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Comment: Re:Lots of highly paid folks (Score 2) 26

no one ever said 'min wage' for h1b.

but its minimum in RELATIVE terms because there's no reason to have to pay local salary rates if you don't have to.

maybe its only 10k less or 5k less but if the workforce is over 50% indian (bay area: its more like 80% or more; wish I was kidding) and a huge percent of those are h1b's, then it adds up.

there are pay windows or ranges and every h1b salary is on the low end of the range. because, "they can" and they do get away with it.

the indentured servant is 100% true; once you are onboard, you are abused, overworked and treated like shit. they know that you are stuck there. they brought you in FOR that reason, mostly.

Comment: Re:This has been played out before... (Score 1) 223

by swb (#49791669) Attached to: How Tesla Batteries Will Force Home Wiring To Go Low Voltage

As a person who spends a significant amount of their time planning my fantasy boat, it looks like in terms of equipment selection, 12v and 24v seem to be kings with much less choice once you get to 48vdc.

Now this is mostly for recreational boats up to about 50'. The larger vessels seem to be more inclined to support 24v because they have the space for larger battery arrays and more flexibility to support 12v runs for the many accessories that only run on 12v.

The more run of the mill boats seem to be exclusively 12v because they have less space for battery arrays, their engines are default setup for 12v alternators.

But even when you get into larger trawler-type cruisers, they may have 24v or even 48v arrays, but that mostly seems to be because almost every appliance they have is 115vac and they're just looking for power efficiency when they're not running off the generator anyway.

Comment: Re:"low end" (Score 4, Insightful) 210

by swb (#49791267) Attached to: The Tricky Road Ahead For Android Gets Even Trickier

No, I don't see it as in issue for anybody.

Every iPhone I buy has been used *hard* for two years by two busy professionals working as consultants, and then used continuously as a home telephone (we kept our landline number and ported it to a cell number because it was actually cheaper than the monthly taxfest that is a landline) and then used pretty hard by a 10 year old boy after that.

I may buy a new iPhone every year, but every one of those iPhones gets used for four years and by then it's not even a question of battery that's an issue, but of software and processor obsolescence for any kind of a serious tasks, and I don't think that's really all that different for Android users, either. The only hardware issue I've ever had was a volume up button on a 4S that crapped out six months in, and it was swapped out in store for a replacement phone in 10 minutes.

I really don't understand guys like you that are so angry about people who do buy a phone every year. Admittedly the biggest "feature" add on year on year is mostly CPU/RAM, although the screen size bump with the iPhone 6 Plus has been the main thing this year. It's a fucking tax writeoff for us and even if we bought 2-3 phones individually we'd be looking at upgrades every 18 months or so anyway, so one every 12-14 months doesn't seem outrageous.

I sometimes think the hostility is because you're too broke, too cheap or just flat-out jealous.

Comment: Re:You shortchange Mad Max 1 -- I want a prequel (Score 1) 192

by swb (#49791161) Attached to: In a 5-star rating scheme, the new Mad Max film ...

I don't know that I totally buy into that, but I guess far enough to see "Mad Max" as a character concept that George Miller keeps making a series of seemingly related movies about.

What seems unfortunate, though, is that there's never been any real narrative or story developed after Mad Max I. RW and FR are highly entertaining movies, but they're just chase movies with outlandish costuming. Fast and Furious has more character development.

Comment: Re:Save in conversion, pay for copper (Score 1) 223

by bluefoxlucid (#49791135) Attached to: How Tesla Batteries Will Force Home Wiring To Go Low Voltage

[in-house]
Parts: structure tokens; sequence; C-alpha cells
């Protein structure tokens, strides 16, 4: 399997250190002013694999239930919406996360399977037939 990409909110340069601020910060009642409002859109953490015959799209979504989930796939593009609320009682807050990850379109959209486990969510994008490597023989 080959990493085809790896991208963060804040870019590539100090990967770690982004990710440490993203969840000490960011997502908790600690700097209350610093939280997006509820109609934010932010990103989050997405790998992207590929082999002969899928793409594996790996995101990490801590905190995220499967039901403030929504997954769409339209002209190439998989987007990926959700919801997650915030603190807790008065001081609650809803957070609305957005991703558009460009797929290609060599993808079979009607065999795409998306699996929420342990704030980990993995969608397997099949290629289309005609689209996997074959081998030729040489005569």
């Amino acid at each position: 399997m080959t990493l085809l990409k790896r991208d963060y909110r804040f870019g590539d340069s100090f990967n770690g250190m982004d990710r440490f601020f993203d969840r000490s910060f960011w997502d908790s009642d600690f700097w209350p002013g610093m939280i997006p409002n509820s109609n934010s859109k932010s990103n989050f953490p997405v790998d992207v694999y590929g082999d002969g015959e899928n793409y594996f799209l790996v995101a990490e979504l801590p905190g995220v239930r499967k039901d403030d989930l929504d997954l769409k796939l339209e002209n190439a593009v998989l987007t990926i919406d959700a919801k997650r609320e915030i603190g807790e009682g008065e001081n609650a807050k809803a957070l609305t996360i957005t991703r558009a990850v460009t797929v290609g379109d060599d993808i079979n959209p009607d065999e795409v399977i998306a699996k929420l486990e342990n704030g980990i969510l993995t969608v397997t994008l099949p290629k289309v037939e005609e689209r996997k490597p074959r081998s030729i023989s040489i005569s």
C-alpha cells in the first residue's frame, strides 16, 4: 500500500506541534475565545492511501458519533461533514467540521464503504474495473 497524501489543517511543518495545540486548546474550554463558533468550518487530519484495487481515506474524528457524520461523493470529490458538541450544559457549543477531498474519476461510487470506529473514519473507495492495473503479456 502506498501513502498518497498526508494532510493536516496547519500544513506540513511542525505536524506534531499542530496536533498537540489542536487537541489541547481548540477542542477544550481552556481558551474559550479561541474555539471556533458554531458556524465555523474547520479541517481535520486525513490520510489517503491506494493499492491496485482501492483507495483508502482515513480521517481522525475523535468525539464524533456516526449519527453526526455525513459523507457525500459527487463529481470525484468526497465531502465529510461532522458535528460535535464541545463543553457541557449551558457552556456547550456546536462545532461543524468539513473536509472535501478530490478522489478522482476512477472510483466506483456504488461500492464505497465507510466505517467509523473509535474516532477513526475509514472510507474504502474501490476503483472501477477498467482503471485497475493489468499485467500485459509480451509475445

So you move the cost of losses from the DC to AC conversion to the cost of significant increases in the amount of copper needed to wire a house and the internals of power-hungry appliances.

Yeah I've been wishing it wasn't so ridiculously hard to change mains voltage. If only we could distribute at 220V, or get 220V feed lines to build 220V circuits. Europe has all these 15 amp appliances like steam irons that you can't get in the US because you'd need 30-35 amps to run them--they're 15A at 220V. Same appliances in America are low-power (1800W), and operate as if they're severely defective.

High-voltage, low-current is the way to go. We have 20 amp bedroom circuits; we don't need 20V 120A circuits.

Comment: Re:"low end" (Score 1) 210

by swb (#49790621) Attached to: The Tricky Road Ahead For Android Gets Even Trickier

I'll be slightly less abrasive than above, but my experience with the "non replaceable" battery in every iPhone since 3GS is that battery failure has been a non-issue.

I buy a new iPhone every year, pass my old one to my wife, and her now "old" phone becomes our house phone, and the "old" house phone becomes an iPod for my son on trips.

So by the time it gets to iPod status it has been used as a daily phone with frequent charging (me), abusive charging (my wife lets hers get down to 10-20% constantly and doesn't charge in the car, etc), sitting in a charging dock, on, for a solid year as the house phone and then getting used intermittently by my son. It still seems to hold a reasonable charge -- he uses it constantly during a 3 hour plane ride and then more still after we get off the plane without any complaints of short battery life.

I don't really see the "non replaceable" battery as an issue. Even when I had a replaceable battery phone, I only just swapped batteries at home. The few times I decided to haul a battery around with me, I use it so infrequently that it was half discharged by the time I needed it.

If you suck down so much battery during normal use and can't charge off a computer or socket, any of the LiO USB chargers would be fine or even one of the battery cases.

Comment: Re:Answer (Score 1) 298

by Grishnakh (#49789803) Attached to: How Much C++ Should You Know For an Entry-Level C++ Job?

So yeah C style C++ can be real crap.

It's better than C++ style C++, which wouldn't even work in a hard real-time system.

But I would prefer to see straight C used in these systems instead. I worked briefly on a project to compare an existing C++ system with one done with straight C and the SLOC was vastly smaller, and even the memory footprint was significantly lower. I don't think it's even that C++ itself can't be written tightly, it's that the C++ stuff has gotten really bloated by the way they define requirements and architect the systems; automatic code generation with DOORS doesn't help at all.